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It Only Takes One

12/16/09 - ESPN - View Source

By Chad Millman

It only takes one.

Whenever I'm facing a pivotal life moment that is completely left in someone else's hands, that is the phrase I latch onto. Like when I was asking girls to the prom. Or when I was applying to college. Or when I desperately needed someone to buy my Manhattan apartment so I could actually pay for the house I had agreed to buy.

It only takes one.

Anyway, that was my first thought when I read NBA commissioner David Stern's comments about legalized sports betting in Ian Thomsen's story on last week. In case you missed it, Stern, while acknowledging that the league's current anti-gambling stance hasn't changed, said, "We have moved to a point where that leap is a possibility."

Seriously, right now, someone send Bernie Madoff down to check Satan's thermostat.
"I have never heard the commissioner of a sport talk about gambling in an open way," says Dave Schwartz, the Director of Gaming Research at UNLV. "Or even be willing to talk about it, or giving more than a one-sentence answer."

Other than European soccer, no professional league has been torched by illegal gambling more in recent years than the NBA, thanks to Tim Donaghy. In the wake of scandal, that the league's boss would acknowledge legalized sports wagering is, perhaps, an acceptable inevitability is astounding. And smart.

Says Schwartz: "It's an acceptance that there is already gambling going on in the NBA, and a policy of prohibition doesn't change that."

I called NBA spokesman Brian McIntyre, and he reiterated Stern's stance, saying: "Our position hasn't changed; we are still against legalized gambling on pro sports." But the way Stern framed his argument was an example of humility from one of sports' most powerful czars. Rather than bending the world to the will of his league, he basically pointed out that the world has changed, and his league could benefit from that.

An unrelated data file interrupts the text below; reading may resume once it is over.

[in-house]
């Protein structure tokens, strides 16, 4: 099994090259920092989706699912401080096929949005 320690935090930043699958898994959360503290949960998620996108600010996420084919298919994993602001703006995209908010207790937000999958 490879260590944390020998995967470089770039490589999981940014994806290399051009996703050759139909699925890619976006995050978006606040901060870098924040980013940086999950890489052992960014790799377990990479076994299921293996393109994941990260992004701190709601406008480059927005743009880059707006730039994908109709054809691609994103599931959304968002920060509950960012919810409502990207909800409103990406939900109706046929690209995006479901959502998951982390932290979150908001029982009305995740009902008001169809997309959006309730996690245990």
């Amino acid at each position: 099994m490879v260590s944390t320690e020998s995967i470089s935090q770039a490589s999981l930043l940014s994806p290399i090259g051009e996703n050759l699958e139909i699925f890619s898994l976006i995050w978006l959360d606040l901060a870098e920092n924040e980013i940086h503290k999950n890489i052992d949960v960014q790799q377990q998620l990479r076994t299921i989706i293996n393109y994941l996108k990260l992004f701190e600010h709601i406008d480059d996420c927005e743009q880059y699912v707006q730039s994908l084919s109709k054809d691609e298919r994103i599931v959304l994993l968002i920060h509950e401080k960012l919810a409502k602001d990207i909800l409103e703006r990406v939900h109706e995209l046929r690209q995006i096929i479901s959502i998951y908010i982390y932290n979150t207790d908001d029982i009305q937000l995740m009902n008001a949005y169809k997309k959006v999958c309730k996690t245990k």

When he became the NBA's steward in 1984, lotteries (state, not draft) were becoming acceptable, as local governments tried to dig themselves out of a nationwide recession. Before that they had been one of the most socially stigmatized forms of gambling because, experts argued, they preyed on the poor (that hasn't changed, but we all need the dough). Now, beyond lotteries, nearly every state in the country has legalized gaming -- from slots to riverboat casinos. And while sports betting is still perceived by politicos as gaming's most virulent strain, everyday folk feel differently. Broadly, more access to gambling has made people comfortable with the idea of betting. And, specifically, the proliferation of Internet betting sites has made wagering on games feel less illicit than in the days when mob bosses testified about their sports betting gains before Congress and the only options for getting down action were corner bookies.

Stern has been more forward-thinking about his relationship with Vegas than his counterparts in the NFL, NHL and Major League Baseball. The NBA allows Vegas-focused ads, held its All-Star game in Sin City and has no problem with the Kings being owned by the Maloof brothers, who own the Palms Casino. As Stern said on, "Look, Las Vegas is not evil. Las Vegas is a vacation and destination resort, and they have sports gambling."
But what he was doing is getting ahead of an issue that will become more and more relevant in the coming years, as the federal government and legislators struggle to balance their books. Barney Frank, the Democratic Congressman from Massachusetts, has proposed a law to legalize, regulate and tax Internet gaming; an independent budget analysis group said this would bring in $42 billion. Delaware has already reinstituted betting on NFL games to help close its $800 million budget gap. And a New Jersey state senator, Ray Lesniak, has sued the Department of Justice to overturn the federal sports betting ban, which was passed in 1992 and exempts only Nevada, Delaware, Oregon and Montana because they already had state laws allowing betting on the books.

In five to ten years, the discussion league execs will be having won't be about how to keep states from enacting sports betting legislation; it will be about how to split up the revenue that sports betting generates. Stern cheekily pointed out that this will be an issue for his successor, not something he'll be tackling during his tenure. But what's most interesting was his acknowledgment that it's not just social mores that have changed; it was that economic times have changed even more dramatically. Those are the kinds of circumstances that make it easier for pragmatists like Stern to sit at the table.

Even if he is the only one. So far.

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